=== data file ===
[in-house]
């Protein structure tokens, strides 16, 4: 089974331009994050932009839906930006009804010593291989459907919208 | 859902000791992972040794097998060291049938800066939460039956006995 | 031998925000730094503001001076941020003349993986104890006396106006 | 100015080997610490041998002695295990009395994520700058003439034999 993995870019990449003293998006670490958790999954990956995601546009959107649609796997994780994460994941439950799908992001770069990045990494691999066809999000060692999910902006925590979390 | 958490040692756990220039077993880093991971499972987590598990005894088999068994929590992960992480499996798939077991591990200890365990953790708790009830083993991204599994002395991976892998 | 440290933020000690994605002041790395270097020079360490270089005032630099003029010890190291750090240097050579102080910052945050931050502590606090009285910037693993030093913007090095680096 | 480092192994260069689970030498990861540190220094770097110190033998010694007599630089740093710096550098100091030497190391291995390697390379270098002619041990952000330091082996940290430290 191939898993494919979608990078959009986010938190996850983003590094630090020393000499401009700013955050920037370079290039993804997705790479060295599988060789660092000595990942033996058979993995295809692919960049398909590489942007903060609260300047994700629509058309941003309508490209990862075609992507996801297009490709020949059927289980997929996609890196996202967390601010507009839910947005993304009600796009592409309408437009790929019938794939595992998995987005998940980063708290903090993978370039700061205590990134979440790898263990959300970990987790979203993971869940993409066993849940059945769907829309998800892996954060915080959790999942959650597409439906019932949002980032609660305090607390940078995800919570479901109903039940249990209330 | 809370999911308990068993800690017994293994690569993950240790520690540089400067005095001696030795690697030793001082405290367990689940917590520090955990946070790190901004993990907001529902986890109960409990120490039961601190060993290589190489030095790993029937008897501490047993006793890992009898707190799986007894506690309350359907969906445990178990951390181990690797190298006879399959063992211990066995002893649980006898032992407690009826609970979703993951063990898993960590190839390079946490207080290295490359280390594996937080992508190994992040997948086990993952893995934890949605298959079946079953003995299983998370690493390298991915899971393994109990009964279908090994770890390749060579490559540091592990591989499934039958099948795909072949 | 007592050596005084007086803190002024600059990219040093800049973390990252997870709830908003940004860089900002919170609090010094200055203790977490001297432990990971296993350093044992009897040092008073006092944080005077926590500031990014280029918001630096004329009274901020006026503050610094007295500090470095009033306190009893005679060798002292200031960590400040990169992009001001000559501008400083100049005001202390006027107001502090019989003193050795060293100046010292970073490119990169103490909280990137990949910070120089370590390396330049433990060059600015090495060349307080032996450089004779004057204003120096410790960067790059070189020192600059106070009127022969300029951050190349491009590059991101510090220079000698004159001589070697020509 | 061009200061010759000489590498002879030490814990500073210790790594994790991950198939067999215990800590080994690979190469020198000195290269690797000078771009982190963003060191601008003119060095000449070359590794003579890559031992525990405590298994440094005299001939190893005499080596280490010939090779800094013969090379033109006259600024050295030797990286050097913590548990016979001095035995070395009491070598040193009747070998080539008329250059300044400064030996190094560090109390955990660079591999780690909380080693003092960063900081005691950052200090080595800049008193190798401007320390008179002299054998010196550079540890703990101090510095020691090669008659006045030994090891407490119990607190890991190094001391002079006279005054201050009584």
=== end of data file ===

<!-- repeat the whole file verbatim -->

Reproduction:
[in-house]
């Protein structure tokens, strides 16, 4: 089974331009994050932009839906930006009804010593291989459907919208 | 859902000791992972040794097998060291049938800066939460039956006995 | 031998925000730094503001001076941020003349993986104890006396106006 | 100015080997610490041998002695295990009395994520700058003439034999 993995870019990449003293998006670490958790999954990956995601546009959107649609796997994780994460994941439950799908992001770069990045990494691999066809999000060692999910902006925590979390 | 958490040692756990220039077993880093991971499972987590598990005894088999068994929590992960992480499996798939077991591990200890365990953790708790009830083993991204599994002395991976892998 | 440290933020000690994605002041790395270097020079360490270089005032630099003029010890190291750090240097050579102080910052945050931050502590606090009285910037693993030093913007090095680096 | 480092192994260069689970030498990861540190220094770097110190033998010694007599630089740093710096550098100091030497190391291995390697390379270098002619041990952000330091082996940290430290 191939898993494919979608990078959009986010938190996850983003590094630090020393000499401009700013955050920037370079290039993804997705790479060295599988060789660092000595990942033996058979993995295809692919960049398909590489942007903060609260300047994700629509058309941003309508490209990862075609992507996801297009490709020949059927289980997929996609890196996202967390601010507009839910947005993304009600796009592409309408437009790929019938794939595992998995987005998940980063708290903090993978370039700061205590990134979440790898263990959300970990987790979203993971869940993409066993849940059945769907829309998800892996954060915080959790999942959650597409439906019932949002980032609660305090607390940078995800919570479901109903039940249990209330 | 809370999911308990068993800690017994293994690569993950240790520690540089400067005095001696030795690697030793001082405290367990689940917590520090955990946070790190901004993990907001529902986890109960409990120490039961601190060993290589190489030095790993029937008897501490047993006793890992009898707190799986007894506690309350359907969906445990178990951390181990690797190298006879399959063992211990066995002893649980006898032992407690009826609970979703993951063990898993960590190839390079946490207080290295490359280390594996937080992508190994992040997948086990993952893995934890949605298959079946079953003995299983998370690493390298991915899971393994109990009964279908090994770890390749060579490559540091592990591989499934039958099948795909072949 | 007592050596005084007086803190002024600059990219040093800049973390990252997870709830908003940004860089900002919170609090010094200055203790977490001297432990990971296993350093044992009897040092008073006092944080005077926590500031990014280029918001630096004329009274901020006026503050610094007295500090470095009033306190009893005679060798002292200031960590400040990169992009001001000559501008400083100049005001202390006027107001502090019989003193050795060293100046010292970073490119990169103490909280990137990949910070120089370590390396330049433990060059600015090495060349307080032996450089004779004057204003120096410790960067790059070189020192600059106070009127022969300029951050190349491009590059991101510090220079000698004159001589070697020509 | 061009200061010759000489590498002879030490814990500073210790790594994790991950198939067999215990800590080994690979190469020198000195290269690797000078771009982190963003060191601008003119060095000449070359590794003579890559031992525990405590298994440094005299001939190893005499080596280490010939090779800094013969090379033109006259600024050295030797990286050097913590548990016979001095035995070395009491070598040193009747070998080539008329250059300044400064030996190094560090109390955990660079591999780690909380080693003092960063900081005691950052200090080595800049008193190798401007320390008179002299054998010196550079540890703990101090510095020691090669008659006045030994090891407490119990607190890991190094001391002079006279005054201050009584």